You find the same thing in India in relation to the Bhagavad-Gita. In the eighteenth and last chapter, as you remember, the Lord said to Arjuna, You are dear to me. Give up all religion and ir-religion and take refuge in Me alone. I will save you from all sin.’ Some people in India say that is the major teaching of the Gita. They make a ceremony of it. When boys and girls reach a certain age, they put a mark on their body and say, I take refuge in the Lord. Henceforth I am in His hands. Everything is finished.’ If that were so, then what was the Lord saying in the other seventeen chapters of the Gital Was He just talking nonsense? Well, that is our nonsense: we human beings ignore the hard part; we always go for the easy way. We don’t want to tend the orchard or the garden, but we want the finest fruits and flowers on our table. We don’t want to fulfil the conditions, but we want the highest results in our spiritual life. People have always had this tendency in religion. Therefore Chaitanya told the majority: go through a routine of worship so as to get over your weaknesses. Then, when you undertake higher practices you will get results you will be able to love God truly. You yourself will have become the embodiment of purity and holiness; the love you want to direct towards God will have undergone a transformation. It will not be crassly human any more.
I was telling you that in ritual a combination of the human approach and the symbolic approach is absolutely necessary. And this is what I should like to point out: Ordinarily we think we are limited individuals, particulars, and the image or the symbol that we worship is also a particular, a small thing. You may meditate on the sun, but when you make an image of the sun in your mind, it is just a small sphere, not this big sun. Your mind cannot even conceive that bigness. So there is a problem. How are we to pass from smallness and limitation to the unlimited and the vast? How are we to cross the barrier?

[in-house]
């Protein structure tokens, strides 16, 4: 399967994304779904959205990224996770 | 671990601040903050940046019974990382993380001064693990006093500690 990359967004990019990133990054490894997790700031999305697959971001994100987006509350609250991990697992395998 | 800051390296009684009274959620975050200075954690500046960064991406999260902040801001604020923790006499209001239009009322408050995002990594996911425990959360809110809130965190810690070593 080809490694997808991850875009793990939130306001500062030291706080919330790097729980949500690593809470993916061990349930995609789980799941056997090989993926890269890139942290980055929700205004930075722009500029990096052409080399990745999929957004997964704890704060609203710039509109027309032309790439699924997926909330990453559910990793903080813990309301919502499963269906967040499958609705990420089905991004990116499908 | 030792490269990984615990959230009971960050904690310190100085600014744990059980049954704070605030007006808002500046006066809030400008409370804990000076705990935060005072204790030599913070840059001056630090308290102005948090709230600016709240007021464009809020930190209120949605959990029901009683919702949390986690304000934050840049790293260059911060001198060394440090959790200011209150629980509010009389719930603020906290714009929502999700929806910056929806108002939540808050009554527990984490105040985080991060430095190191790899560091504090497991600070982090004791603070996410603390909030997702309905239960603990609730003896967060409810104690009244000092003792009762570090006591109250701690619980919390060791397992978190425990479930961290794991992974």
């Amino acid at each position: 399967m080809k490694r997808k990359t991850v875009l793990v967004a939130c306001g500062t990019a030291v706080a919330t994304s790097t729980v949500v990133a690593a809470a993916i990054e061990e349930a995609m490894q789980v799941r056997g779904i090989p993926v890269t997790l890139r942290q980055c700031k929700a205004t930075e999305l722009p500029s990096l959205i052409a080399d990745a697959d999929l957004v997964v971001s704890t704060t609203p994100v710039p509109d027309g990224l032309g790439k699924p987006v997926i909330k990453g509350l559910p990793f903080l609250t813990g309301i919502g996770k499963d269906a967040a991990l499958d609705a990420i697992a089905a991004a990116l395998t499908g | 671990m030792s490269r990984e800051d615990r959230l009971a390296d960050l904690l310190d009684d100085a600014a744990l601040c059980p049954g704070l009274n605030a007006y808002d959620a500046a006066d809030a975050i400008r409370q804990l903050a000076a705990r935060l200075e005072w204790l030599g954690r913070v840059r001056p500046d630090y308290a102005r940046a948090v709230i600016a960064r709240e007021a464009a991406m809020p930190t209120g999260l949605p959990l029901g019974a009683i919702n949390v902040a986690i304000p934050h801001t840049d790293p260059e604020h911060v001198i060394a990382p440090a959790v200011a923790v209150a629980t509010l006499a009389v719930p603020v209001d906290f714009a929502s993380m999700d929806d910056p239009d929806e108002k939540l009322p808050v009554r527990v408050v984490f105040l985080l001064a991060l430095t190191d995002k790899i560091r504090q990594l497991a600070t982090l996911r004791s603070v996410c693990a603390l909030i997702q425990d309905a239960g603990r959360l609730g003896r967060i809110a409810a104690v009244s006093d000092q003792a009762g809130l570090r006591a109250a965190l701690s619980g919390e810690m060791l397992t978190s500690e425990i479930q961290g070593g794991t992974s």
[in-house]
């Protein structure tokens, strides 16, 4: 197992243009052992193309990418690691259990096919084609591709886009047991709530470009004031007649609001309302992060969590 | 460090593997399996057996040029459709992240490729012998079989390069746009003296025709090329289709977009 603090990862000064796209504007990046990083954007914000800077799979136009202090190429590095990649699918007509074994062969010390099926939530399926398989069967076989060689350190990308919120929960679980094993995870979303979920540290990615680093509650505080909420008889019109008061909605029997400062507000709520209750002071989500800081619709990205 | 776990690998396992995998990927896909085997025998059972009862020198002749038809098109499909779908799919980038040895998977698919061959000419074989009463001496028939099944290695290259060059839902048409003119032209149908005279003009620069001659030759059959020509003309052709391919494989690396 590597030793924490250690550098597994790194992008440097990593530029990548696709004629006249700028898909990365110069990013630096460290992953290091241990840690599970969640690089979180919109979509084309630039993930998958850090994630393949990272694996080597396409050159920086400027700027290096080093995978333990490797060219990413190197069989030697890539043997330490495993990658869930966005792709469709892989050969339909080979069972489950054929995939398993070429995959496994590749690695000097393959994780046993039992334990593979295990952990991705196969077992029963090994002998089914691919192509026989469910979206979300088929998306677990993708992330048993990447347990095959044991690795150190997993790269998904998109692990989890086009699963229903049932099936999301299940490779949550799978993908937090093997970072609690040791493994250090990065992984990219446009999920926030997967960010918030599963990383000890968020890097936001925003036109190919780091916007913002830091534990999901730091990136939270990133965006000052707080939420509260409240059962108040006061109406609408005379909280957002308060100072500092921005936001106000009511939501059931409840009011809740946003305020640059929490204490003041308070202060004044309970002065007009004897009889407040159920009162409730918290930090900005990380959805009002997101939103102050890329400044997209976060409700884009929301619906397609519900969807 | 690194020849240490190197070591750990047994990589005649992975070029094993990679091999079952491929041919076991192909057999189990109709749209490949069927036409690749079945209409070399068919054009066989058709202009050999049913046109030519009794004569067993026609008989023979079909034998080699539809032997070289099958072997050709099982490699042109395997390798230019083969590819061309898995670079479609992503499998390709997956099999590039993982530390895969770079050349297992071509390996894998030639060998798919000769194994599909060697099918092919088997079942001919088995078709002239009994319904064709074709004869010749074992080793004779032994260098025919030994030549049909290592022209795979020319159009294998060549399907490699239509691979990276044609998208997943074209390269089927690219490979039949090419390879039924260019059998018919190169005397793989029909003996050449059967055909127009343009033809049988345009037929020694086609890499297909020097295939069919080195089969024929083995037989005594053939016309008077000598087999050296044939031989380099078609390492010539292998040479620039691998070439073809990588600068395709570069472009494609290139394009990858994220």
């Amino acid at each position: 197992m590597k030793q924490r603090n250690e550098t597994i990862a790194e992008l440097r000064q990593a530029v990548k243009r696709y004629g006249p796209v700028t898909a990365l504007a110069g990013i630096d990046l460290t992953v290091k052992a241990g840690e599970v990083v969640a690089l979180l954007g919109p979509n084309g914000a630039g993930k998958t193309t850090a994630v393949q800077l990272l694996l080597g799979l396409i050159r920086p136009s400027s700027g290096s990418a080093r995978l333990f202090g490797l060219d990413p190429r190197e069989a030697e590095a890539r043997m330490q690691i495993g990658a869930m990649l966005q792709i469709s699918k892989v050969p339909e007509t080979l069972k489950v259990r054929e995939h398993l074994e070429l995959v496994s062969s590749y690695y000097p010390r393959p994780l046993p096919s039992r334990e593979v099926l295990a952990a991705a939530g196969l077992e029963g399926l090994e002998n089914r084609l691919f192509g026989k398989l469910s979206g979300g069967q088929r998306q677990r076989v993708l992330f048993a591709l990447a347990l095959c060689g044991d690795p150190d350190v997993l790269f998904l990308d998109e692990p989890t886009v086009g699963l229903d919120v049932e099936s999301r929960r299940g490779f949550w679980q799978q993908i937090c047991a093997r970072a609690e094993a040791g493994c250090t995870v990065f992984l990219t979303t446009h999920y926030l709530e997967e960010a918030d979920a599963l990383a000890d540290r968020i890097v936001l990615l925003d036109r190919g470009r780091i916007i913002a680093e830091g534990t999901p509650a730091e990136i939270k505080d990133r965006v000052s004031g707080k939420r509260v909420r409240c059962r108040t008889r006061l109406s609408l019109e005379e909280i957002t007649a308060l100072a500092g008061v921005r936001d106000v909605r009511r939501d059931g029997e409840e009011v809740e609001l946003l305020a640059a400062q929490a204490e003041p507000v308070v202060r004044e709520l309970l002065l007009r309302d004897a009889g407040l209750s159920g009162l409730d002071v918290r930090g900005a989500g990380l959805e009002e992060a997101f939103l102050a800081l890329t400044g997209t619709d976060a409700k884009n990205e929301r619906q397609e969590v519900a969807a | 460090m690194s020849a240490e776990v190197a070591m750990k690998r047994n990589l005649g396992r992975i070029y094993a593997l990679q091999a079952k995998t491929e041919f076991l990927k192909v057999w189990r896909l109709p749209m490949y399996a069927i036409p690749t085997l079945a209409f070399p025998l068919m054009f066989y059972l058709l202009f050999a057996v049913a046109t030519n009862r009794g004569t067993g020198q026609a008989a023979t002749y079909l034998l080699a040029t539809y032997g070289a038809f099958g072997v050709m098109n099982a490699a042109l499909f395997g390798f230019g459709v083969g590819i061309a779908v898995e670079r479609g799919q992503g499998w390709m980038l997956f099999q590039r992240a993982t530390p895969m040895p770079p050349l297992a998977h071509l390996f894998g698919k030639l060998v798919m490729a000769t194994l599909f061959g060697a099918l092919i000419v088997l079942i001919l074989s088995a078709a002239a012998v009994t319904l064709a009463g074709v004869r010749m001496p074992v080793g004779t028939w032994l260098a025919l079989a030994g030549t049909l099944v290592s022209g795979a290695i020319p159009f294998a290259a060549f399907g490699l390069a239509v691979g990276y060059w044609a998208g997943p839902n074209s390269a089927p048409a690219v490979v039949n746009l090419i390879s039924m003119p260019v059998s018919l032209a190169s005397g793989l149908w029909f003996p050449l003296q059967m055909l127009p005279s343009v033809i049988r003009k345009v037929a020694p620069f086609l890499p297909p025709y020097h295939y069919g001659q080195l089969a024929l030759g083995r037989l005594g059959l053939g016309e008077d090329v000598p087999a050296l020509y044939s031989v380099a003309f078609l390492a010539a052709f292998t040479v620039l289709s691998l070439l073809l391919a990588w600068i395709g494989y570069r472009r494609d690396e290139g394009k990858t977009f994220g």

Some of you will say, Maybe without worshipping an image anthropomorphically but by worshipping a symbol, we have a better chance.’ Yes, those who by temperament have a more or less philosophical attitude towards God generally think He is without form. Although they may consider Him as a Person endowed with attributes, their tendency is to think of Him as all-pervasive, infinite. To them it seems too human to say, Oh, He is so kind, He is so compassionate! He is my Father, my Mother’; generally they prefer symbolic worship, because it makes them feel closer to their philosophical conception of God. But unless they have crossed that barrier, to them, also, symbols will remain dry and concrete and will not disclose this ineffable Being. They, too, have to become transformed before they can feel God as God and not merely as an echo of their own human personality.
So how is this to be done? You cannot do it consciously, although conscious efforts have to be made through your worship, your meditation, your philosophical reasoning, or the upliftment of your emotion. But I should say that whatever practice you follow whether your approach is essentially human or essentially philosophical, it doesn’t matter it is only when you have transcended the limitations of human nature that the transformation is brought about. By limitations’ I mean the smallnesses of human nature. Human nature itself is, of course, a limitation, but I am not speaking of that. I am speaking of the many smallnesses we have within ourselves as human beings our attachment to sense objects and sense pleasures, and so on. When we have transcended these limitations, everything assumes a symbolic significance for us.